• Nerve paraesthesia or numbness – sometimes traction on the leg during the operation can lead to pressure on the nerves in the groin and this can lead to temporary numbness about the groin and genitalia. This is uncommon and although there is a theoretical risk that this numbness could be permanent, we have, in fact, had no such problem. All cases of numbness have recovered fully, usually within a few days.

It should be noted that all surgery carries some risks. All efforts are made to minimise these risks. Please feel free to discuss potential problems with your surgeon.

Post-operative care information – up to 6 weeks following surgery

Immediately after the surgery:

You will be walking, probably with the assistance of crutches.

You may put weight on the operative leg (unless specifically requested to remain non-weight bearing). It is important that your walking pattern is as close to normal as possible (ie; you must try to avoid limping). If crutches are necessary only for comfort, you can wean off the crutches as soon as desired as long as you are not limping. If you use one crutch for a small period of time it is generally best held in the hand opposite to the side of surgery. You may need your physiotherapist to help decide when it is appropriate for you to stop using the crutches. You might experience some pain or tightness around the site of the incision (on the outside of the hip). Observe the wound for any signs of infection (increasing pain, redness or swelling). If you are concerned, contact your surgeon or your GP.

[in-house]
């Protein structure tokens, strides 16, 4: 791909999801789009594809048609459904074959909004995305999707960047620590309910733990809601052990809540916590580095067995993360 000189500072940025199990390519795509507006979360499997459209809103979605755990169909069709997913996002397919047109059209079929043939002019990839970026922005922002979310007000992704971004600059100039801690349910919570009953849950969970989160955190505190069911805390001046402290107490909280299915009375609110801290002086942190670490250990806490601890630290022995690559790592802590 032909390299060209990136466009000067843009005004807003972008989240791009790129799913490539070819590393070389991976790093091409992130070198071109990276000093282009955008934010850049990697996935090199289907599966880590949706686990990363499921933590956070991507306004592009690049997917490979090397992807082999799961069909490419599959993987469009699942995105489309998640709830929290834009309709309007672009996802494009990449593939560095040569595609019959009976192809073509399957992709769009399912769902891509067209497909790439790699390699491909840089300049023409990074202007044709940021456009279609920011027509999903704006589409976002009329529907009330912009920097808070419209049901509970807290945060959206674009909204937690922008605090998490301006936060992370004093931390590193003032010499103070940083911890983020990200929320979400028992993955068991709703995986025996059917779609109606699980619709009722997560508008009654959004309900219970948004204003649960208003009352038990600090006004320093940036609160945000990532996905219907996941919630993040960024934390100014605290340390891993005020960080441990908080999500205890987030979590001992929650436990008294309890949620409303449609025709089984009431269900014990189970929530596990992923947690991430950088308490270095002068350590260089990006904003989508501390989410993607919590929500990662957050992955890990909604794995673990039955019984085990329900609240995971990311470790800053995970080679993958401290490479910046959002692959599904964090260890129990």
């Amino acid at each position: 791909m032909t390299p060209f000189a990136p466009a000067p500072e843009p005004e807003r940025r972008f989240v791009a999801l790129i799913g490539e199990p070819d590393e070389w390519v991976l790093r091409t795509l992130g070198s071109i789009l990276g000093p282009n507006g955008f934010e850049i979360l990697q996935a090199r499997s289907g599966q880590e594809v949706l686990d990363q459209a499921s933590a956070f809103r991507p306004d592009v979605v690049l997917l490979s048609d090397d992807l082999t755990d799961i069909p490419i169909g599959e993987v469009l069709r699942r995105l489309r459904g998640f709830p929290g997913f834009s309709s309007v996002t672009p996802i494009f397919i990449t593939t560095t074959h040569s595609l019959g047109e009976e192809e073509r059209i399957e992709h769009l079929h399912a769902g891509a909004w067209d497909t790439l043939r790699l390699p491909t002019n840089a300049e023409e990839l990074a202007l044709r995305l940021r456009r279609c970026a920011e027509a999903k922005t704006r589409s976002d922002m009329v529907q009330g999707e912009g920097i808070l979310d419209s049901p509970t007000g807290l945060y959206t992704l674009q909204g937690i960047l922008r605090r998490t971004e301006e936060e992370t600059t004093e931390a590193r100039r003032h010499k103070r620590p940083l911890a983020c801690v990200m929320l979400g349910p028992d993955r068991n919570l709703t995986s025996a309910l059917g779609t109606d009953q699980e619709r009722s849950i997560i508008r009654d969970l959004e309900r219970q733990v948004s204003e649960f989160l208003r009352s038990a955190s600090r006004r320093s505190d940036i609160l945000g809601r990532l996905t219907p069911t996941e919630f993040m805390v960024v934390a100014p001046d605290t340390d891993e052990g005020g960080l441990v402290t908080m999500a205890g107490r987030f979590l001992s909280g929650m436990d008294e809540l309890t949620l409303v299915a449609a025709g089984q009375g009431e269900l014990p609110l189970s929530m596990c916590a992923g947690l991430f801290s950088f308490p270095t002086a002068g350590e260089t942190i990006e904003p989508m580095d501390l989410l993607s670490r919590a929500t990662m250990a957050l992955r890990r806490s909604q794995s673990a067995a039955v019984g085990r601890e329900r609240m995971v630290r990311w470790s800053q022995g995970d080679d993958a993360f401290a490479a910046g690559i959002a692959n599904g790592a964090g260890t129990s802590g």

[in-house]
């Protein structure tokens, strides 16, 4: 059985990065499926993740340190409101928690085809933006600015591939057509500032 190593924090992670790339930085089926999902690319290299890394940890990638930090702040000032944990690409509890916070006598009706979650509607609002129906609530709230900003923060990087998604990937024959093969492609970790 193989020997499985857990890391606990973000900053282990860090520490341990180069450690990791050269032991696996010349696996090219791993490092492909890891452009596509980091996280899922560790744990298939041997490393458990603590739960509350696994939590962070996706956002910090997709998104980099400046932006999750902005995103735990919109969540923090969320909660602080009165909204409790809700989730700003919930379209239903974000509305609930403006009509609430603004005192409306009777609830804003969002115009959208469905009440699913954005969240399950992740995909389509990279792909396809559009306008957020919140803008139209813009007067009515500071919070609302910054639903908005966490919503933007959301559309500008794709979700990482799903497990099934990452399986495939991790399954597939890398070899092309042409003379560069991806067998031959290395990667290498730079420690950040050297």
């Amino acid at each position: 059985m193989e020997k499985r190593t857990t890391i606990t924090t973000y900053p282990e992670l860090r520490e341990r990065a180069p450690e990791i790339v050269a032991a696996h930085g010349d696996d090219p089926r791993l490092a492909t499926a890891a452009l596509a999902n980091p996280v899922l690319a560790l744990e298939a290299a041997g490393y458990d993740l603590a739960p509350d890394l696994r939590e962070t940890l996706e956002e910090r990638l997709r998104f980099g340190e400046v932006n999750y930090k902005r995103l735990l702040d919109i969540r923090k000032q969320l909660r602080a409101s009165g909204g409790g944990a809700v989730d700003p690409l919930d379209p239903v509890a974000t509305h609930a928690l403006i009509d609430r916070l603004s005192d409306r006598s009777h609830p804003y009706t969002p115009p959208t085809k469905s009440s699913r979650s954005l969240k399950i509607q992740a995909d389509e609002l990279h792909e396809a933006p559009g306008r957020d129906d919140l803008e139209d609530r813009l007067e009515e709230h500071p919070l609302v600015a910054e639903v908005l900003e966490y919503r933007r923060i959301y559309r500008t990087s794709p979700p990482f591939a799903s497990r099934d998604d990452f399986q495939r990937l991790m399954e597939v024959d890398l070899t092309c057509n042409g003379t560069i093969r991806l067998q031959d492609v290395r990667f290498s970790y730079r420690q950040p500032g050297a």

If required, physiotherapy will commence about 7-10 days after surgery.

  • Your physiotherapist should develop an appropriate strength/rehabilitation programme for you following the surgery.
  • Your physiotherapist will guide your return to sporting activities (running etc.) depending on your progress. This is extremely variable between individuals, depending on the surgical findings, the length of symptoms prior to surgery and your strength in your muscles after surgery.

From around 2 weeks after surgery:

Between 2-6 weeks you should be walking relatively pain-free.

From 2-4 weeks you may commence cycling and swimming.

6 weeks and after, running can be commenced and should be discussed with your surgeon.

It may take 3 months or more to return to a high/elite level of competition/fitness.

Return to work will depend on pain and required activity.

You may commence physiotherapy/hydrotherapy as part of this rehabilitation once the wound is fully healed. Do not attempt breaststroke. You may find flippers are beneficial to even out your kick, but do not use them to kick hard.

Exacerbations and sore points that may flare up can be treated with ice packs and anti-inflammatory medication.

It is important to stay in contact with your GP or referring doctor, as pain management through analgesics and anti- inflammatories is important to assist in your rehabilitation.

Activities to avoid / take care with – up to 6 weeks following surgery

Prolonged standing especially on hard surfaces. Prolonged walking, e.g. around shopping centres. Avoid heavy lifting, squatting / crouching and sleeping on your side. Try to sleep on you back. If you prefer to sleep on your side, sleep on the non-operative side, with a pillow under the operative leg – to hold that leg level with the body. Avoid sleeping on your front.